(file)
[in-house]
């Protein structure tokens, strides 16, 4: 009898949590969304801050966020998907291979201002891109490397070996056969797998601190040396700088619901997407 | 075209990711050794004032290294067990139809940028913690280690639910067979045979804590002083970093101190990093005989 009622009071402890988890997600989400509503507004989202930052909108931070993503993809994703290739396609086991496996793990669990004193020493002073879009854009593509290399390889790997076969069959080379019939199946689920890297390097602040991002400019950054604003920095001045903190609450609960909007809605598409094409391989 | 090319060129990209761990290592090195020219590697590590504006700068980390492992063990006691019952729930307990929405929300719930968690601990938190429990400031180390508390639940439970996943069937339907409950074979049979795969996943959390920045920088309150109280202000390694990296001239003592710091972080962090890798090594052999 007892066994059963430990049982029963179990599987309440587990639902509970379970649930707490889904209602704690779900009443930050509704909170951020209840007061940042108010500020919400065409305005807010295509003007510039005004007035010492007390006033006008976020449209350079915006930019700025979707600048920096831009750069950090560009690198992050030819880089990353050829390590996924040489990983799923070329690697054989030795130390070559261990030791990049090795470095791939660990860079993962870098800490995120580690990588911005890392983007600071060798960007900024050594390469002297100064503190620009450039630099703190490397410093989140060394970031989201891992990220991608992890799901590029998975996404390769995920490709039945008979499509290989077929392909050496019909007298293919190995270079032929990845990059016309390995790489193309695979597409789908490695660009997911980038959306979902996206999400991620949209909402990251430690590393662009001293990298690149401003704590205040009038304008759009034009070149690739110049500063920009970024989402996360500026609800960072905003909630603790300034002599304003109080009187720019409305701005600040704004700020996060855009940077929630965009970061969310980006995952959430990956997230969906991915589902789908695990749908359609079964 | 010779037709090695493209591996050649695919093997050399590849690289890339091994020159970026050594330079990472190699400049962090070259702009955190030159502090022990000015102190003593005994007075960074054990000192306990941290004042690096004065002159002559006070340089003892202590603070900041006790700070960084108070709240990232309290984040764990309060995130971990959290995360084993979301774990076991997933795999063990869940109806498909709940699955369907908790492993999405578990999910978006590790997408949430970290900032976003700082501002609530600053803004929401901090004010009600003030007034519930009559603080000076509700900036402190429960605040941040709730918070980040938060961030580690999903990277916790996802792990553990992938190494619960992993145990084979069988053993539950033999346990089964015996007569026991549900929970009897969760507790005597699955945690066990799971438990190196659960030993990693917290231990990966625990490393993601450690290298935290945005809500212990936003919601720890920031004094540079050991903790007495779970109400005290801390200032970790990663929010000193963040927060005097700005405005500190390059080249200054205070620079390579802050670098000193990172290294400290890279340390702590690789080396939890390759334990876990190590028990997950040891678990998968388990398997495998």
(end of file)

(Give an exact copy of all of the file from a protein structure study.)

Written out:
[in-house]
């Protein structure tokens, strides 16, 4: 009898949590969304801050966020998907291979201002891109490397070996056969797998601190040396700088619901997407 | 075209990711050794004032290294067990139809940028913690280690639910067979045979804590002083970093101190990093005989 009622009071402890988890997600989400509503507004989202930052909108931070993503993809994703290739396609086991496996793990669990004193020493002073879009854009593509290399390889790997076969069959080379019939199946689920890297390097602040991002400019950054604003920095001045903190609450609960909007809605598409094409391989 | 090319060129990209761990290592090195020219590697590590504006700068980390492992063990006691019952729930307990929405929300719930968690601990938190429990400031180390508390639940439970996943069937339907409950074979049979795969996943959390920045920088309150109280202000390694990296001239003592710091972080962090890798090594052999 007892066994059963430990049982029963179990599987309440587990639902509970379970649930707490889904209602704690779900009443930050509704909170951020209840007061940042108010500020919400065409305005807010295509003007510039005004007035010492007390006033006008976020449209350079915006930019700025979707600048920096831009750069950090560009690198992050030819880089990353050829390590996924040489990983799923070329690697054989030795130390070559261990030791990049090795470095791939660990860079993962870098800490995120580690990588911005890392983007600071060798960007900024050594390469002297100064503190620009450039630099703190490397410093989140060394970031989201891992990220991608992890799901590029998975996404390769995920490709039945008979499509290989077929392909050496019909007298293919190995270079032929990845990059016309390995790489193309695979597409789908490695660009997911980038959306979902996206999400991620949209909402990251430690590393662009001293990298690149401003704590205040009038304008759009034009070149690739110049500063920009970024989402996360500026609800960072905003909630603790300034002599304003109080009187720019409305701005600040704004700020996060855009940077929630965009970061969310980006995952959430990956997230969906991915589902789908695990749908359609079964 | 010779037709090695493209591996050649695919093997050399590849690289890339091994020159970026050594330079990472190699400049962090070259702009955190030159502090022990000015102190003593005994007075960074054990000192306990941290004042690096004065002159002559006070340089003892202590603070900041006790700070960084108070709240990232309290984040764990309060995130971990959290995360084993979301774990076991997933795999063990869940109806498909709940699955369907908790492993999405578990999910978006590790997408949430970290900032976003700082501002609530600053803004929401901090004010009600003030007034519930009559603080000076509700900036402190429960605040941040709730918070980040938060961030580690999903990277916790996802792990553990992938190494619960992993145990084979069988053993539950033999346990089964015996007569026991549900929970009897969760507790005597699955945690066990799971438990190196659960030993990693917290231990990966625990490393993601450690290298935290945005809500212990936003919601720890920031004094540079050991903790007495779970109400005290801390200032970790990663929010000193963040927060005097700005405005500190390059080249200054205070620079390579802050670098000193990172290294400290890279340390702590690789080396939890390759334990876990190590028990997950040891678990998968388990398997495998």